Published by
Stanford Medicine

Author

Nutrition

Guest post: Flying the friendly skies while navigating the challenges of eating gluten-free

These days the word gluten-free is everywhere, from the grocery store aisles to restaurant menus to morning talk shows. The growing prevalence of people suffering from gluten-related disorders has even spurred a group of 15 experts to propose a new classification system for such conditions, as recently reported by the Wall Street Journal.

Gluten wreaks the most havoc in celiac disease, when the gluten protein triggers an immune attack against the intestine. Milder sensitivities to gluten can still cause miserable bloating and bowel problems. Gluten is in a lot of foods, so maintaining a gluten-free diet can be a daily challenge – especially when you’re traveling and it seems like sandwiches, pizza and flour tortilla wraps are the only foods available.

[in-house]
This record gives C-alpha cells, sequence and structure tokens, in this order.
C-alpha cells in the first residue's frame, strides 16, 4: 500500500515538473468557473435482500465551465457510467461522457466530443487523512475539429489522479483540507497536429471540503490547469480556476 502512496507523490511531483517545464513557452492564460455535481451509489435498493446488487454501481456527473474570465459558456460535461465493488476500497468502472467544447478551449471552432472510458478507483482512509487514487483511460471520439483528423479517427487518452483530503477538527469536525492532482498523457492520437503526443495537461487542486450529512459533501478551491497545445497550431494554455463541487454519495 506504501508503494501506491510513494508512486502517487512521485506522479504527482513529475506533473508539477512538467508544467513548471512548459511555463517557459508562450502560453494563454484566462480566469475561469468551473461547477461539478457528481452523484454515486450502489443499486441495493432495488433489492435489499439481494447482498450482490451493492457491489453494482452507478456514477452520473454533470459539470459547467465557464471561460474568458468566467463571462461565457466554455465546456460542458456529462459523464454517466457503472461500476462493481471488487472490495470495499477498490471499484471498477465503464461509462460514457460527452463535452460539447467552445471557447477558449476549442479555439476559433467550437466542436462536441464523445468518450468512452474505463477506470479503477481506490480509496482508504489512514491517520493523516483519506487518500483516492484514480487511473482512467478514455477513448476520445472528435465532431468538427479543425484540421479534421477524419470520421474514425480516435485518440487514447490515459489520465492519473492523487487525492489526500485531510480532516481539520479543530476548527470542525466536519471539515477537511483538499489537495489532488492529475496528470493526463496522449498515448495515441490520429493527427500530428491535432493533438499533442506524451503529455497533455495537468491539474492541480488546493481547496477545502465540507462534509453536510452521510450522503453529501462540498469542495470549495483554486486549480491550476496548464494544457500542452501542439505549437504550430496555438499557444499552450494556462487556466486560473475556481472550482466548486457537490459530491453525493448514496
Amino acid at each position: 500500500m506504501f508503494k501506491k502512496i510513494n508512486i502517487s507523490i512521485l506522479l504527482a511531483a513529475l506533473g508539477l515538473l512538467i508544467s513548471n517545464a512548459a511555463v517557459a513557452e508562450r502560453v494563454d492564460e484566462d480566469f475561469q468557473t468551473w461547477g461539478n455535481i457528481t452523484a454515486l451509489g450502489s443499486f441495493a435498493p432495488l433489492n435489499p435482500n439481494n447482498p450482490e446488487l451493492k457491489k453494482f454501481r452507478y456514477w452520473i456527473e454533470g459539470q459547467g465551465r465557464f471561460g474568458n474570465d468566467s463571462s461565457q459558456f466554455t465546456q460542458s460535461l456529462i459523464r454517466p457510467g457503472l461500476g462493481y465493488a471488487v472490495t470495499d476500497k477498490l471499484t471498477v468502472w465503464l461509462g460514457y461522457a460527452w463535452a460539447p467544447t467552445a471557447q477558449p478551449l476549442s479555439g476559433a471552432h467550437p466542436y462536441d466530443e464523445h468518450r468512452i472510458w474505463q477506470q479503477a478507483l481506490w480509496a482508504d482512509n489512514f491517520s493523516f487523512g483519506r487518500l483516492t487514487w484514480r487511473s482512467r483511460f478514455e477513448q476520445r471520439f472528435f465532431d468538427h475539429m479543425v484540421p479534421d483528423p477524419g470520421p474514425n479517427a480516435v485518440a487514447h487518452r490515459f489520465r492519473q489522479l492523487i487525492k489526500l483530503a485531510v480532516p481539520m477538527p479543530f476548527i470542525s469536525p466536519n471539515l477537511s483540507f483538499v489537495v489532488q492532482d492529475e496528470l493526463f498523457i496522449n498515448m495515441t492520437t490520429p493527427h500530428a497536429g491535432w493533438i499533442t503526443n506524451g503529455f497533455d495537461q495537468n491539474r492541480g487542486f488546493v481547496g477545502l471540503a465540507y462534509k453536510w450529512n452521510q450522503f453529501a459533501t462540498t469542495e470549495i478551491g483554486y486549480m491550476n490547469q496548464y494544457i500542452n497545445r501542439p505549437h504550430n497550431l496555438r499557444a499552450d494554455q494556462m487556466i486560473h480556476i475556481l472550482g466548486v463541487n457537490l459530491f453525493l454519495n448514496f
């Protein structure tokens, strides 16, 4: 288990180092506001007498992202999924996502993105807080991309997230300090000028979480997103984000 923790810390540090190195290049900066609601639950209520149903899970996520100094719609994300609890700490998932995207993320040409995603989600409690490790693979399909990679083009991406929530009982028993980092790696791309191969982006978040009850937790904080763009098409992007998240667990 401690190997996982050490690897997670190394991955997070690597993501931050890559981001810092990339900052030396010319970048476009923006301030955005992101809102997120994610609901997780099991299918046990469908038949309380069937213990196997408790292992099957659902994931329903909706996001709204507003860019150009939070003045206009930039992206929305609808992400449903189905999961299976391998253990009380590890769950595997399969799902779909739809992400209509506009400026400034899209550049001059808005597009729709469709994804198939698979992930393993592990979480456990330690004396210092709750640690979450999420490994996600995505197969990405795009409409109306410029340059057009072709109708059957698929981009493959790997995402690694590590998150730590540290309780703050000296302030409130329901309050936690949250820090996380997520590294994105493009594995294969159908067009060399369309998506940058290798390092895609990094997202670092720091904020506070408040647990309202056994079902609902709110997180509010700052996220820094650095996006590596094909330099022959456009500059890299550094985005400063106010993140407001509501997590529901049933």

With a little preparation, though, eating gluten free on the road can be made painless. The first, and obvious, solution is to bring your own gluten-free snacks. That way, you’ll never be starving when you decide on your meals and you can ensure no cross-contamination. Here are some additional tips and resources for long-haul trips or when there’s no extra room in your carry-on for gluten-free snacks:

  • Request gluten-free meals inflight. You’ll need to request these meals ahead of time, so make sure to do so when you book the flight. Browse the forums on FlyerTalk for reviews of the special food served on various airlines. You can even see photos using AirlineMeals and its handy drop-down search function.